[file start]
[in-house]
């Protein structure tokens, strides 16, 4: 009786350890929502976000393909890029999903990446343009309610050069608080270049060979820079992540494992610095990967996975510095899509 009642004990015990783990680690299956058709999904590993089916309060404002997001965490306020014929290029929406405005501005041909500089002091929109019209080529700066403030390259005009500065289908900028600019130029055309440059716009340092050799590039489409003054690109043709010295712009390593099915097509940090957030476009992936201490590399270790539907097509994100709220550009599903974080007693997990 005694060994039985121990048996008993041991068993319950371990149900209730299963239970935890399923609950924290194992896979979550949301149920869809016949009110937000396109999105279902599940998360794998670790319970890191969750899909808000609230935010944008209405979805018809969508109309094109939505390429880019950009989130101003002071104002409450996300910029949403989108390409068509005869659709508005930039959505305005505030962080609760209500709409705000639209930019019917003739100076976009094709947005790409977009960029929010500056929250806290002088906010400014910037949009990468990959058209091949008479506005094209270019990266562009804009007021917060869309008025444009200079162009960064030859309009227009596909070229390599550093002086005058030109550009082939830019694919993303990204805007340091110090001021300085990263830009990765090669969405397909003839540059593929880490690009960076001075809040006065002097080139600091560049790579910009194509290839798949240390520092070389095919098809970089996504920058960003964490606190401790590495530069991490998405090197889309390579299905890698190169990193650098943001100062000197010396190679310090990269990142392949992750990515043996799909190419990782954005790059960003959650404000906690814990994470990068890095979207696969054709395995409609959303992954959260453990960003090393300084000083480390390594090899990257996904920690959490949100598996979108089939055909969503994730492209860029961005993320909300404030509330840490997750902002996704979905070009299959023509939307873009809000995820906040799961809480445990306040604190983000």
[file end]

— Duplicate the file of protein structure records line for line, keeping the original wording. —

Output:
[in-house]
């Protein structure tokens, strides 16, 4: 009786350890929502976000393909890029999903990446343009309610050069608080270049060979820079992540494992610095990967996975510095899509 009642004990015990783990680690299956058709999904590993089916309060404002997001965490306020014929290029929406405005501005041909500089002091929109019209080529700066403030390259005009500065289908900028600019130029055309440059716009340092050799590039489409003054690109043709010295712009390593099915097509940090957030476009992936201490590399270790539907097509994100709220550009599903974080007693997990 005694060994039985121990048996008993041991068993319950371990149900209730299963239970935890399923609950924290194992896979979550949301149920869809016949009110937000396109999105279902599940998360794998670790319970890191969750899909808000609230935010944008209405979805018809969508109309094109939505390429880019950009989130101003002071104002409450996300910029949403989108390409068509005869659709508005930039959505305005505030962080609760209500709409705000639209930019019917003739100076976009094709947005790409977009960029929010500056929250806290002088906010400014910037949009990468990959058209091949008479506005094209270019990266562009804009007021917060869309008025444009200079162009960064030859309009227009596909070229390599550093002086005058030109550009082939830019694919993303990204805007340091110090001021300085990263830009990765090669969405397909003839540059593929880490690009960076001075809040006065002097080139600091560049790579910009194509290839798949240390520092070389095919098809970089996504920058960003964490606190401790590495530069991490998405090197889309390579299905890698190169990193650098943001100062000197010396190679310090990269990142392949992750990515043996799909190419990782954005790059960003959650404000906690814990994470990068890095979207696969054709395995409609959303992954959260453990960003090393300084000083480390390594090899990257996904920690959490949100598996979108089939055909969503994730492209860029961005993320909300404030509330840490997750902002996704979905070009299959023509939307873009809000995820906040799961809480445990306040604190983000």